After months of delays, allegations of fraud, and labor disputes, the gigantic new US embassy in Iraq finally opened on January 5, 2009. The mammoth structure covers 104 acres — the size of 80 football fields — and has been called “a monster of a modern fortress”, “the US castle of Babylon” and “the imperial mother ship dropping into Baghdad”. Surrounded by concrete walls topped with razor wires, the embassy is in many ways symbolic of the US misadventure in Iraq.

Yet again, the US has spent an excessive amount of money — completely disproportionate to our diplomatic needs in the rest of the world. The new Baghdad embassy cost $732 million to construct , and it will cost the US taxpayers $1.2 billion per year to operate. It will house a full-time staff of 1200 Americans plus two thousand or more contractors. This is the biggest and most expensive US embassy in the world. (The second largest US embassy is now being built in Beijing, China, for a cost of $434 million –and it is considerably smaller than the one in Baghdad).

A ceremony to celebrate the opening of the new US embassy was held the day after a suicide bomber killed 40 people at a Shia shrine just 4 miles north of the embassy’s walls.

“Adding up the damages” by Bob Herbert

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With President Bush leaving office next week, there is a natural tendency in the media to soften some of the criticism directed toward his policies.  But many of the Bush era decisions, including the decisions to invade Iraq,  to finance the entire war by borrowing, and to  shortchange  veterans when they returned — were serious mistakes that merit continued  attention.   Bob Herbert of the New York Times recently wrote an excellent column making this point.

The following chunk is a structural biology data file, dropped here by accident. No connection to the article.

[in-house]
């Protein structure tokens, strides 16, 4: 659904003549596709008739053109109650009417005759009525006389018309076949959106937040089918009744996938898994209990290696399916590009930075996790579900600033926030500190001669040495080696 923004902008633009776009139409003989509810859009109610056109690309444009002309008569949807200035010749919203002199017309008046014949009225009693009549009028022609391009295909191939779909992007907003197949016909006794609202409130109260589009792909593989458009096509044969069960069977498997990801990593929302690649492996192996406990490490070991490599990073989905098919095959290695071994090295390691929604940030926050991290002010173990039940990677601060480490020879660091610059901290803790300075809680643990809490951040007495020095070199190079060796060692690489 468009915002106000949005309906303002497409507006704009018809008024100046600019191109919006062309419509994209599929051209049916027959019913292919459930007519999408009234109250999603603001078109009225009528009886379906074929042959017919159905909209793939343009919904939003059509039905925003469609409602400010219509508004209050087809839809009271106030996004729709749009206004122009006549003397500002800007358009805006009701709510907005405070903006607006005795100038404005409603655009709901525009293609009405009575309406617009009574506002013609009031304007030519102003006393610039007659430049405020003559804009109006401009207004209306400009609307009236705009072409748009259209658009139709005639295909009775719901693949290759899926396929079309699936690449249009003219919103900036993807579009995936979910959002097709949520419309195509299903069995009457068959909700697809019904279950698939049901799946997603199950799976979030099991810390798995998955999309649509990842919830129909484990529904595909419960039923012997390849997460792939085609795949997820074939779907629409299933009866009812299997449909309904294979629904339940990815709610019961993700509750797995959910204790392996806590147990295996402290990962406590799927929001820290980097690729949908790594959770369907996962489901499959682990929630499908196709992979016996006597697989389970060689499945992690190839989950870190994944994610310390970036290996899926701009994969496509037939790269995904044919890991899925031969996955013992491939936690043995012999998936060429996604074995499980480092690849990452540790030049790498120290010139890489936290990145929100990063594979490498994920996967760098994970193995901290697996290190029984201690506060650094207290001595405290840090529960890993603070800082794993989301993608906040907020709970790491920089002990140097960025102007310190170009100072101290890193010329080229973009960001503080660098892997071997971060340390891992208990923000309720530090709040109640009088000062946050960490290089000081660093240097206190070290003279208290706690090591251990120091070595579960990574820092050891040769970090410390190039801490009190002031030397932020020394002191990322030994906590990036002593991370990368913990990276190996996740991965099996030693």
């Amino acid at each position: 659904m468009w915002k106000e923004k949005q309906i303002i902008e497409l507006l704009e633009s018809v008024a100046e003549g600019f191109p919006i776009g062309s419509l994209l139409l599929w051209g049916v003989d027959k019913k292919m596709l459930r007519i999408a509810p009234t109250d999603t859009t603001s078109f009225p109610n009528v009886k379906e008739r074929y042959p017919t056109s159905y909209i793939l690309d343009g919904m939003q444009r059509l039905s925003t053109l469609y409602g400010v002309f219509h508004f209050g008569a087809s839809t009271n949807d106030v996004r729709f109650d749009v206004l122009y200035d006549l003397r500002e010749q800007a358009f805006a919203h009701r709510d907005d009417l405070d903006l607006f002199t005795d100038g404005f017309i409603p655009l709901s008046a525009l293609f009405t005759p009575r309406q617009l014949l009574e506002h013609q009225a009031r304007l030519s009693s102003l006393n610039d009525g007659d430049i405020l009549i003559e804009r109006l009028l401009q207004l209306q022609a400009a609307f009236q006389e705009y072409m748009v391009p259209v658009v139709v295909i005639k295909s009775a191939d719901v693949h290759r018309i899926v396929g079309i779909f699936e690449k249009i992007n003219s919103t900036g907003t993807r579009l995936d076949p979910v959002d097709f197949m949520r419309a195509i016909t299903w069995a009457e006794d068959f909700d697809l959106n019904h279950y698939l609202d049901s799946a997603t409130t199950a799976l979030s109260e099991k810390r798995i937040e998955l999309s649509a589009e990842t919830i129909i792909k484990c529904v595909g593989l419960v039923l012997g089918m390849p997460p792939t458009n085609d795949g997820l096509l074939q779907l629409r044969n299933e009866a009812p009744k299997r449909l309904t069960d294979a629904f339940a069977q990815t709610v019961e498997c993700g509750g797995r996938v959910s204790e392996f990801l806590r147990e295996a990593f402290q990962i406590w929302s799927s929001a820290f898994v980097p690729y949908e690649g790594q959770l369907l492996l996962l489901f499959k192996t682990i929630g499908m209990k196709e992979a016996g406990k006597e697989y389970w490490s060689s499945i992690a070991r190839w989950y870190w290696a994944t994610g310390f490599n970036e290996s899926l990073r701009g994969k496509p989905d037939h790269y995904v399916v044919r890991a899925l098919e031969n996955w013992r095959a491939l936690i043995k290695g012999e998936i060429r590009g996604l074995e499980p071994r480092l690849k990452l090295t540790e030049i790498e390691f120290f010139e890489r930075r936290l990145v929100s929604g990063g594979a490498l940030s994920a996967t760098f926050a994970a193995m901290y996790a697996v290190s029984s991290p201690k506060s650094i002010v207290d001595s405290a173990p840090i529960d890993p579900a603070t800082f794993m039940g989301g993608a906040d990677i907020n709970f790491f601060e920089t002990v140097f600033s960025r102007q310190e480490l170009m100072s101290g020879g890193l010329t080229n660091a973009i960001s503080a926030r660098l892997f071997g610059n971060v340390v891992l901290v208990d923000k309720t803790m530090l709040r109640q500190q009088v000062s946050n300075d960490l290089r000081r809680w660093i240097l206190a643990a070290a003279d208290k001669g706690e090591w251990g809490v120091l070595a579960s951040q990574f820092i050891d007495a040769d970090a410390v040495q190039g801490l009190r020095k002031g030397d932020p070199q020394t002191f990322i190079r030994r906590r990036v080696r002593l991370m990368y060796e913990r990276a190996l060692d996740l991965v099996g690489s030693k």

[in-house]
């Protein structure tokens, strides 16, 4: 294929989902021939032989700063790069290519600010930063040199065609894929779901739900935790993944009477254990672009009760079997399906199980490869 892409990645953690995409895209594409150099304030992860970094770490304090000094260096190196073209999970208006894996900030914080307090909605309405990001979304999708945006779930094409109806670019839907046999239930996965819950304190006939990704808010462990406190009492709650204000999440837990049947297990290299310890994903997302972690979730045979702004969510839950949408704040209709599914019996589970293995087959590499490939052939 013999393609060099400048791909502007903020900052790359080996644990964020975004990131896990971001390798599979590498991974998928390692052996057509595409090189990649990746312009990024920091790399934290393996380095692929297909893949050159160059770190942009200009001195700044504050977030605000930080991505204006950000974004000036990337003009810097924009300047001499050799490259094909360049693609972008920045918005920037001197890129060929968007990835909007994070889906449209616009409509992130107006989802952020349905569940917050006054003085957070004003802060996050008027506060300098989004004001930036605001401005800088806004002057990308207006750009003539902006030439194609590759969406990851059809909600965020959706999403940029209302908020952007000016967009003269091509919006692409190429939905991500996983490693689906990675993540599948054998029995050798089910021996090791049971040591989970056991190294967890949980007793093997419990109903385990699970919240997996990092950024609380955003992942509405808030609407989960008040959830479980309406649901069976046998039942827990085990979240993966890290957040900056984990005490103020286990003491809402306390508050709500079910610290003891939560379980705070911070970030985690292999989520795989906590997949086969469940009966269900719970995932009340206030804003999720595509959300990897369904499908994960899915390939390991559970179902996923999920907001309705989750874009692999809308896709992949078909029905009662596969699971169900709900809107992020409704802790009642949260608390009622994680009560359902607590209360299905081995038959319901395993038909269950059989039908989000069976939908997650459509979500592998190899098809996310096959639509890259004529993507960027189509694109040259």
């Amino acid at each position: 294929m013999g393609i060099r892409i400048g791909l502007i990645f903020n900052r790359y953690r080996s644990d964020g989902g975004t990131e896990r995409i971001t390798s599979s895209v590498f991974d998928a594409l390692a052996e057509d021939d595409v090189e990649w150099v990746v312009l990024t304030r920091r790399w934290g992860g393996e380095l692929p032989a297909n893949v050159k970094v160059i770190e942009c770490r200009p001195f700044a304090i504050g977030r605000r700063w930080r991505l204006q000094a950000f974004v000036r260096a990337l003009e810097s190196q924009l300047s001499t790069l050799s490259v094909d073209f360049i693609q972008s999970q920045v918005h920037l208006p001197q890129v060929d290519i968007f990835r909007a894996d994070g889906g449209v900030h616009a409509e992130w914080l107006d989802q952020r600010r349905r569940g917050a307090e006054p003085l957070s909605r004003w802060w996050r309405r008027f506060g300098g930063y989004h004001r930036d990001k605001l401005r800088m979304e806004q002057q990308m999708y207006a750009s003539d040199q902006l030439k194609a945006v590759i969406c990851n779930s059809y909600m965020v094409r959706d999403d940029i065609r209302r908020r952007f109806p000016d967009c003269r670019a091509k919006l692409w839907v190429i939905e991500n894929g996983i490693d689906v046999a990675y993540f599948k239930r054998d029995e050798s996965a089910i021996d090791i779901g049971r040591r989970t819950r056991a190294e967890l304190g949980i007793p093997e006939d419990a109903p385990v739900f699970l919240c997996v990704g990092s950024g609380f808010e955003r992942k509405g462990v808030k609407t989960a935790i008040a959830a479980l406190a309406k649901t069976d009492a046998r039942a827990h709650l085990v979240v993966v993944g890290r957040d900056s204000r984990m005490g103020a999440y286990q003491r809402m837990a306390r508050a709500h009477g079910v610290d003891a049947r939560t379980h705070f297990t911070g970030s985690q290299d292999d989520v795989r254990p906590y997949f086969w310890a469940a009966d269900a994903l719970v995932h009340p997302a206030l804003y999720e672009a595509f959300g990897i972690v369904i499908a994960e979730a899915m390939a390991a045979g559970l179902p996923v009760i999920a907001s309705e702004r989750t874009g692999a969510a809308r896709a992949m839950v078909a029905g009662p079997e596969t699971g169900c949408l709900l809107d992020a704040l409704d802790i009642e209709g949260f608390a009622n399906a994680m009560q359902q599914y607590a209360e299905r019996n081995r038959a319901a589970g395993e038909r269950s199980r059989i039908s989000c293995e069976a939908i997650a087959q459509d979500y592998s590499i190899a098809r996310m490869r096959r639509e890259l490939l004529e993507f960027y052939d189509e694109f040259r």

Does anyone know where George W. Bush is?

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Readers shared their thoughts on this article.

You don’t hear much from him anymore. The last image most of us remember is of the president ducking a pair of size 10s that were hurled at him in Baghdad.

We’re still at war in Iraq and Afghanistan. Israel is thrashing the Palestinians in Gaza. And the U.S. economy is about as vibrant as the 0-16 Detroit Lions.

But hardly a peep have we heard from George, the 43rd.

When Mr. Bush officially takes his leave in three weeks (in reality, he checked out long ago), most Americans will be content to sigh good riddance. I disagree. I don’t think he should be allowed to slip quietly out of town. There should be a great hue and cry — a loud, collective angry howl, demonstrations with signs and bullhorns and fiery speeches — over the damage he’s done to this country.